- some african americans :
fought against discrimination by challenging its legality
stressed social and economic improvement above other goals, such as gaining the vote
aimed for integration, while others aimed for segregation
adopted peaceful methods, while others believed more in violence and direct action.
booker t. washington (1865-1915)
- washington was famous for both gaining the confidence of white americans and his moral authority among african americans. he stressed the importance of african americans relying on their own efforts to make progress, stating that the key was to demonstrate responsibility, to become educated and to become prosperous. - he did not campaign openly against discrimination in the south, but received support from wealthy businessmen and advised presidents on racial issues. in 1881 he founded the famous tuskegee institute to train teachers, and in 1901 he founded the national business league to encourage african american economic enterprise.
w.e.b du bois (1868-1913)
- du bois' view was that an african american elite - the 'talented tenth' - would spearhead a movement for radical political change. he co-operated with white reformers in the national association for the advancement of coloured people (the naacp, established in 1909) and led marches and campaigns for equal civil and political rights.
marcus garvey (1887-1940)
- garvey accepted the need for economic enterprise and improvement backed by greater education. however, he did not pursue the line started by du bois (and developed by martin luther king) of achieving equality within the system. rather, he saw a separate african american community, aware of its african roots and part of a wider pan african movement, as the goal. his universal negro improvement association was the first large civil rights organisation in the usa and was said to have 4 million members by 1920.
philip randolph (1890-1979)
- randolph followed du bois' ideas and also took some of the ideas of economic development and rallied black organised labour to the cause of civil rights. he believed in mass non-violent protest and was influenced by the civil disobedience campaigns in india, led by gandhi. he pressured the government to end discrimination in war production industries in 1941 by threatening a mass march. this was the first time an african american leader had managed to influence policy substantially.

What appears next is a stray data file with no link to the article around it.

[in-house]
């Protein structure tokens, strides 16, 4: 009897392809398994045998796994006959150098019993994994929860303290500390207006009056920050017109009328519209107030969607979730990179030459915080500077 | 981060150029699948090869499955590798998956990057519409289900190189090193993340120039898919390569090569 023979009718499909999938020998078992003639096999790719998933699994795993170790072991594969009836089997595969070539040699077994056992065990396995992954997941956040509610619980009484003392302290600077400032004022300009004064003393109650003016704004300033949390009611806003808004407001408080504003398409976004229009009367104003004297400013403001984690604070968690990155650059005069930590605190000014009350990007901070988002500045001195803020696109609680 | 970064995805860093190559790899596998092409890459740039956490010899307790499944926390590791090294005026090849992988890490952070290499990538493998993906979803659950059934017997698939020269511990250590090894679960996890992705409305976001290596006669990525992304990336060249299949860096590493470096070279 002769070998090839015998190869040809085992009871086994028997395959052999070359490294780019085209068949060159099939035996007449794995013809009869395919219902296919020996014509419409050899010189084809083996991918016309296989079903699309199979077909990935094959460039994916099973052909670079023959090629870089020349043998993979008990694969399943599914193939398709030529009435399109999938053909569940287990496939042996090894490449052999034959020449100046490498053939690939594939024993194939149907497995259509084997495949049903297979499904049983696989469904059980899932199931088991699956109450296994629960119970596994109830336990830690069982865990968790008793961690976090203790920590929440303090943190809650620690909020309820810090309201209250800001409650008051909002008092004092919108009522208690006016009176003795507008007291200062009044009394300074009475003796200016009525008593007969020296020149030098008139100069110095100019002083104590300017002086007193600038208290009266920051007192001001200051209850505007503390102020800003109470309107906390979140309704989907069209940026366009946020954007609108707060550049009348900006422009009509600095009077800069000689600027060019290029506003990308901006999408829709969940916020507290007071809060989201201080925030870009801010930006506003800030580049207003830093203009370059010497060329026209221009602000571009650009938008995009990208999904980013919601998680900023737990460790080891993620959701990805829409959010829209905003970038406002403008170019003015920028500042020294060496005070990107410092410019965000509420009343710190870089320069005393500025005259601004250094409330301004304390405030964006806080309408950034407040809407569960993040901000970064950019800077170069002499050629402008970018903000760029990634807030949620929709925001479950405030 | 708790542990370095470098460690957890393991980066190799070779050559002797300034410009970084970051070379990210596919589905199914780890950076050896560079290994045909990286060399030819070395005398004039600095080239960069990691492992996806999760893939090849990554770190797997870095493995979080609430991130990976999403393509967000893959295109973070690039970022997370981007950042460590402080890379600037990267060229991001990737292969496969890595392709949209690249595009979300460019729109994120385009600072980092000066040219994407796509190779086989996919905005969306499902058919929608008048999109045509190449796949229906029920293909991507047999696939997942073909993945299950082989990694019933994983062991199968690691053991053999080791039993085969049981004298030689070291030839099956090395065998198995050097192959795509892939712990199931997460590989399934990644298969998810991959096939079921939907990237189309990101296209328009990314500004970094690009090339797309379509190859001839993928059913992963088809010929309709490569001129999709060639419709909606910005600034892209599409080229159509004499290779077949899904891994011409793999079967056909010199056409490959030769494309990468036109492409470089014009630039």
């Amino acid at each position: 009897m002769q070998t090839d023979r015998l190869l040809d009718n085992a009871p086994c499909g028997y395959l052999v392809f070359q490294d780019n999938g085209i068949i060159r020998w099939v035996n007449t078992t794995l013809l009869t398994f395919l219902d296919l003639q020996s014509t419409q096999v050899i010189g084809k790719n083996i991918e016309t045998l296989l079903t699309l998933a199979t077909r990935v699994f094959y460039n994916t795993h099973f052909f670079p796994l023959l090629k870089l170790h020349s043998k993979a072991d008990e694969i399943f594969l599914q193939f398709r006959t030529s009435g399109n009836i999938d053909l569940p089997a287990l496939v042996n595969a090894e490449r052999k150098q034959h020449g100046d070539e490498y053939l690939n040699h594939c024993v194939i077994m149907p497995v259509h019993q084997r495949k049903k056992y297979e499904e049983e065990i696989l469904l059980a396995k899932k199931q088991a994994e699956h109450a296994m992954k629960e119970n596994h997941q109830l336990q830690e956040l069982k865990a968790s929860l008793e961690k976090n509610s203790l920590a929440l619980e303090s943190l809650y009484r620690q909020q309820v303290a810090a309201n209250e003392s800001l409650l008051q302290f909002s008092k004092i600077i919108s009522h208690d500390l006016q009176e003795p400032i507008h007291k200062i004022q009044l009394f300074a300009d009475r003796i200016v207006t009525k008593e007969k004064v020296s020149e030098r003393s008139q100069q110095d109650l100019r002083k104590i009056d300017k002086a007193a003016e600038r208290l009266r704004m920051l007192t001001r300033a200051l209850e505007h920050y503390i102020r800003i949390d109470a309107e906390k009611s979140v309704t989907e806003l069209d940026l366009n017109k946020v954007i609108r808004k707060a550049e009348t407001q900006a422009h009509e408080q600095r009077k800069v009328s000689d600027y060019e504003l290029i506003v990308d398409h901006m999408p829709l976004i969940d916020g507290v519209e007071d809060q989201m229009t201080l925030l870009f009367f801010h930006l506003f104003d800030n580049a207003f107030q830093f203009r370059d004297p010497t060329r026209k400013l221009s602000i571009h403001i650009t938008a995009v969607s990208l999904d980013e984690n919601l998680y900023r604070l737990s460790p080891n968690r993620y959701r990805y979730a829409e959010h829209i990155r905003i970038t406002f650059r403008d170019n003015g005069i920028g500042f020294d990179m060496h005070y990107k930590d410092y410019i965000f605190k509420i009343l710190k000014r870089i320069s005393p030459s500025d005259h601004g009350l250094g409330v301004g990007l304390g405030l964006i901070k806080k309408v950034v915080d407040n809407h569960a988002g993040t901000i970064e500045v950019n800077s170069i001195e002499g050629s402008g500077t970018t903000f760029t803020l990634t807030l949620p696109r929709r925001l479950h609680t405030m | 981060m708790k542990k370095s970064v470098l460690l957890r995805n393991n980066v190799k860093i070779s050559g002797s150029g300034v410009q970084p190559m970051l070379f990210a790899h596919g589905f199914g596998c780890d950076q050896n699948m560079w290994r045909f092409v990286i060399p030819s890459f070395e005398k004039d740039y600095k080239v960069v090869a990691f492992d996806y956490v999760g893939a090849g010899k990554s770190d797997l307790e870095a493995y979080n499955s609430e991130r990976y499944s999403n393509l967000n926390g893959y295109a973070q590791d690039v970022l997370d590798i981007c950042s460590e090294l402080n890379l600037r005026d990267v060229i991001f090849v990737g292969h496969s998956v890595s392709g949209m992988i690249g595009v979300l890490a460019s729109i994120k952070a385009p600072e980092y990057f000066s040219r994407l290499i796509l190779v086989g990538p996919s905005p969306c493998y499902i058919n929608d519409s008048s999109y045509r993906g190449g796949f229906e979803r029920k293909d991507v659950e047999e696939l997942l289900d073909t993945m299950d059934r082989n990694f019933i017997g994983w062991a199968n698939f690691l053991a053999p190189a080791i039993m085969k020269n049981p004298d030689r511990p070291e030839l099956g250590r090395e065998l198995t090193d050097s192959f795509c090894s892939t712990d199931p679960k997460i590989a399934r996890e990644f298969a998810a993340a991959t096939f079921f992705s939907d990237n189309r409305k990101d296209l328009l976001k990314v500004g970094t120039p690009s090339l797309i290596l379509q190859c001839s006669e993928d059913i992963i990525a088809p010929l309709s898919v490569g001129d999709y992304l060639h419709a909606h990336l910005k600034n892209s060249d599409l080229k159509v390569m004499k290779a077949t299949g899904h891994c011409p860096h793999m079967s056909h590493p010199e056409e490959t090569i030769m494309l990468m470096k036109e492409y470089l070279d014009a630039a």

martin luther king (1929-1968)
- king took up the tactics of marches and mass protests begun by du bois and randolph, and had similar dynamic leadership qualities to the charismatic garvey. he also co-operated with white liberals and used the tactic of non-violence. king brought a new fervor to the movement and an ability to use publicity and image effectively. key moments of king's leadership included :
forming the influential southern christian leadership conference (sclc) in 1957
the march in birmingham, alabama, his arrest, and his 'i have a dream' speech (1963)
the march on washington (1965)
the march from selma to montgomery (1965)
- king was assassinated in memphis in april 1968.
malcolm x and the black panthers
- malcolm x was of the separatist tradition. he worked with the nation of islam to promote the african heritage and was a powerful and influential leader. the black panther movement developed from this - huey newton and bobby seal founded the black panther party for self - defense in 1966 with a radical social programme, calling for equality and armed resistance to authority and white hostility. malcolm x softened his approach in later years, particularly after his trip to africa and the middle east and completing the hajj (the pilgrimage to mecca). like king, he was assassinated. he was killed in manhattan in 1965.